[Ansteorra] Children In The SCA
kaitlan_kiera at yahoo.com
Tue Jan 22 20:24:18 PST 2008
When I was a substitute teacher I loved teaching the kids.. but when they were bad and acted up the parents didn't care.. I hated that..
Needless to say the doctor said I couldn't teach anymore or I would stroke out..
I stay with My 16 year old and I know He is no angel.. unless he is sleeping... I would not just drop him off except at school or with his dorm parents.. that is just wrong.
Judie Willey <littledragon0861 at gmail.com> wrote: I understand your frustration well, having been the Steppes MoC for almost 3
I have had parents literally dump their kids on me with out a thought for
whether they had to eat ( or whether I had to eat) as well as having a
parent scream at me at Warord last year because he was asked to control his
child who was skating in the hall.
I love teaching the kids...but the parents need to put in their time in the
Youth area as well...and pick up thier children at the end of the specified
On Jan 21, 2008 11:02 PM, Rose & Chad wrote:
> Well, we've adequately covered teens in the SCA but not children. There
> are hardly any events for children under about 8 or so. My daughter loves
> boffer and anything else she can do in the SCA. She goes to our Barony's
> weekly Populace meeting and would love to participate if there were things
> to do. But there aren't.
> I thought about teaching a children's class and I realized that the
> things I can do and am learning to do are not kid-friendly, such as
> iron-working and sailing. I can sit all day and lecture on pirates and
> merchanting in the 1500s but children like to do things with thier hands and
> bodies more than they like to listen to me drone on... :)
> So, in the interest of sharing my love of history with my children, I
> decided to learn what children did with thier free time so we could do it
> and have a great time with history. And I found that children worked with
> thier *free* time. They did what thier parents did, whether it was tending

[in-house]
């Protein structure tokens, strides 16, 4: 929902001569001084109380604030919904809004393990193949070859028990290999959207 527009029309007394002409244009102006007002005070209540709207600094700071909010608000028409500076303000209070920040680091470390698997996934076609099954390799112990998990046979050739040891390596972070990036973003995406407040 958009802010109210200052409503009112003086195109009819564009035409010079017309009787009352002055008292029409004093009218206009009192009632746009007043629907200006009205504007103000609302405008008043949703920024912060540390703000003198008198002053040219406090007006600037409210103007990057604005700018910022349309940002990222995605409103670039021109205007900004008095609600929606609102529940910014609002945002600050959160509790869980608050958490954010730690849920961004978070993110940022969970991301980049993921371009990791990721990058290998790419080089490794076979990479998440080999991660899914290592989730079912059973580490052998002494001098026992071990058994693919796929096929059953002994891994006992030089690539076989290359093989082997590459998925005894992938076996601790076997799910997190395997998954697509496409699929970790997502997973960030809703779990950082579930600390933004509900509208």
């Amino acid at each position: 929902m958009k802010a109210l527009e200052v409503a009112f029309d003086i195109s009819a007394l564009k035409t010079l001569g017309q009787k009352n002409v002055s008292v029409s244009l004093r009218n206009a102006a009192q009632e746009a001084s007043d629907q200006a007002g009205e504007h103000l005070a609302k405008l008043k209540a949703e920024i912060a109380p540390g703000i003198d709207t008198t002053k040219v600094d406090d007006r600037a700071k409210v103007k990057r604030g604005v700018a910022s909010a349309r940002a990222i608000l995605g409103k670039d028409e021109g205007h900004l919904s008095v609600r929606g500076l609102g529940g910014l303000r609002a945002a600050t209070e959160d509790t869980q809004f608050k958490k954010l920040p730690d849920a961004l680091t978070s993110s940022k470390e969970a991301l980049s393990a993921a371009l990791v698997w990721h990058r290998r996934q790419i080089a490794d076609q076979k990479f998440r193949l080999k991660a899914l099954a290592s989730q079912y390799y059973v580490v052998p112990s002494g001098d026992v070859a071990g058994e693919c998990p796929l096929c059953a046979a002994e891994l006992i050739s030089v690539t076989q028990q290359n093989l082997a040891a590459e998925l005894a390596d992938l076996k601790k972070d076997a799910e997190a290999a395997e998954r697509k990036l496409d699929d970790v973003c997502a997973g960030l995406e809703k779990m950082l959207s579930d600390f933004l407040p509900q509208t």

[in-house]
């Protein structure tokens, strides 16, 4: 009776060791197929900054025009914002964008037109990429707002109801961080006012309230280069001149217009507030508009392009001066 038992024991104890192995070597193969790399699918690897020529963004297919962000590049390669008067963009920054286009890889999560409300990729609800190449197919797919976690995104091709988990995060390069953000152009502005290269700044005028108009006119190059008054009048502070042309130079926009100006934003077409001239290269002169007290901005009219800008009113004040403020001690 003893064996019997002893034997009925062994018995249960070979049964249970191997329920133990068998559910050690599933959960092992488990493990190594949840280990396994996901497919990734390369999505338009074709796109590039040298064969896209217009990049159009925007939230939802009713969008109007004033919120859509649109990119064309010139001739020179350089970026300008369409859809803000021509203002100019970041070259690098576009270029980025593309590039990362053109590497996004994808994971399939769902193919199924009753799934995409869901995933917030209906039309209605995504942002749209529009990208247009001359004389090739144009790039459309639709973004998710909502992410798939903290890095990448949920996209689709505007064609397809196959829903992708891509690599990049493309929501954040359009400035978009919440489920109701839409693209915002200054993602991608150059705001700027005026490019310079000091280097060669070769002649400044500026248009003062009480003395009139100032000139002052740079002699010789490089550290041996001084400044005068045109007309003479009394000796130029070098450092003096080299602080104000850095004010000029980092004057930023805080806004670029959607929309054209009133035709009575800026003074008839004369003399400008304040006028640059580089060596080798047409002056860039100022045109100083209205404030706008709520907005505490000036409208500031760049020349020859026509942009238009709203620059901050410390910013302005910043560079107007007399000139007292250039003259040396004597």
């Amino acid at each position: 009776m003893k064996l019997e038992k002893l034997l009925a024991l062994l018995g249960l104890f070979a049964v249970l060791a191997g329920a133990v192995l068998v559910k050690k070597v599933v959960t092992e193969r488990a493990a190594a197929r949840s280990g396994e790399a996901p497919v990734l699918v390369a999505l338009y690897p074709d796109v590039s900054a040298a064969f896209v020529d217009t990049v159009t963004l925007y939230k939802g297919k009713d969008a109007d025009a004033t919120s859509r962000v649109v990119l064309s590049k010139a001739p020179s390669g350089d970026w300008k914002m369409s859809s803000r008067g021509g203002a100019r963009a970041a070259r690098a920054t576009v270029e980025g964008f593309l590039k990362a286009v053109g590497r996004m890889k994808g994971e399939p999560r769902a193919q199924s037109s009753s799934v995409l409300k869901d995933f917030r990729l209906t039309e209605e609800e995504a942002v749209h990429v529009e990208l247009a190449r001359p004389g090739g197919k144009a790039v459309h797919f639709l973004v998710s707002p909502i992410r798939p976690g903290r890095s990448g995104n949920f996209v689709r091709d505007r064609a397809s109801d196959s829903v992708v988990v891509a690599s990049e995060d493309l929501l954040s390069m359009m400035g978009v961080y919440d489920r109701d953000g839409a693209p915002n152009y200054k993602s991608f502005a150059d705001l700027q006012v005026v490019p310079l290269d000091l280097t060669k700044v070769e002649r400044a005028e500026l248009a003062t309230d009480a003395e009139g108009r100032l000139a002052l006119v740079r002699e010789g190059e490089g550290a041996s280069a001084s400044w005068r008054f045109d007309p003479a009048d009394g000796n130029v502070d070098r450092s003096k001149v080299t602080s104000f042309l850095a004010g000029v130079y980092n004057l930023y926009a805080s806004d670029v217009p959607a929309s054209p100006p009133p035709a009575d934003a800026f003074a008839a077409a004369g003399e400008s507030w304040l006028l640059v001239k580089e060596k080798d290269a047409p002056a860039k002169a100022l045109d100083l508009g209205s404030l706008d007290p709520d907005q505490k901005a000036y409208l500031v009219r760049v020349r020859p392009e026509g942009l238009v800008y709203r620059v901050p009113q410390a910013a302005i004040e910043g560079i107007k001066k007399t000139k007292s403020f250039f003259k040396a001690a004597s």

> animals and younger children, or leaning to sew and keep house for the more
> noble-born. But they had to have something to do for fun, right? I even went
> so far as to purchase several books on children and thier games in the
> medieval ages and was considering applying for our MoC spot, until last
> Samhain was kind of an in-between event because the BoD had not decided
> what changes they were going to make to our children's activities. So we
> weren't going to be able to have any activites for children at all. Then a
> woman volunteered to paint faces and organize a trick or treat, and to make
> sure that all the legalities were covered it was very, very, very *strongly*
> emphasized that *any* child that wanted to particpate in the trick 'o treat
> around the campsite had to have thier parents or similiar adult *with* them
> *the entire time*.
> Not drop them off or pick them up but there with them. Not so hard as it
> was less than an hour from start to finish and it took place late in the
> day, when most of the adult activities were over. My children were with the
> grandparents (yay, happy dance, we have great relatives) but a friend of
> mine, who regularly swaps children with me, was feast-o-cratting and her
> spouse was getting in a last bit of archery time so I said I would stay with
> the two children through the activity, so they could participate.
> Out of a minimum of a dozen children, there were three parents, including
> myself, that stayed with thier kids. Wow. That sucked. I could go on with
> this topic, like the time some strange woman ushered her children (three
> under the age of 7) into my cabin while I was calling in *my* children for a
> nap and expected me to watch her rude little buggers and make them nap.
> Without so much as looking my way or acknowleging my existance. And so on.
> But I won't because it just makes me angry and is over now anyway.
> So the problem with MoCing seems, to me, to be the parents, not the
> children. Alot of parents treat it as a baby-sitting service rather than a
> chance for your child to learn something wonderfully interesting. They make
> the kids go rather than asking them if they would be interested or trying to
> find out what they would even be interested in. I would be happy to host
> some children's events, with the games (both outdoor and indoor) that I've
> read about in my three reference books (and put that thirty bucks to use,
> darn it.) but the children *and* the parents would have to want to be there,
> so everyone can learn and take that knowlege home with them, and since I
> can't spank them, rofl. Anyone interested?
> R the O
> who is not trying to tick anyone off
> really :)
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> Ansteorra at lists.ansteorra.org
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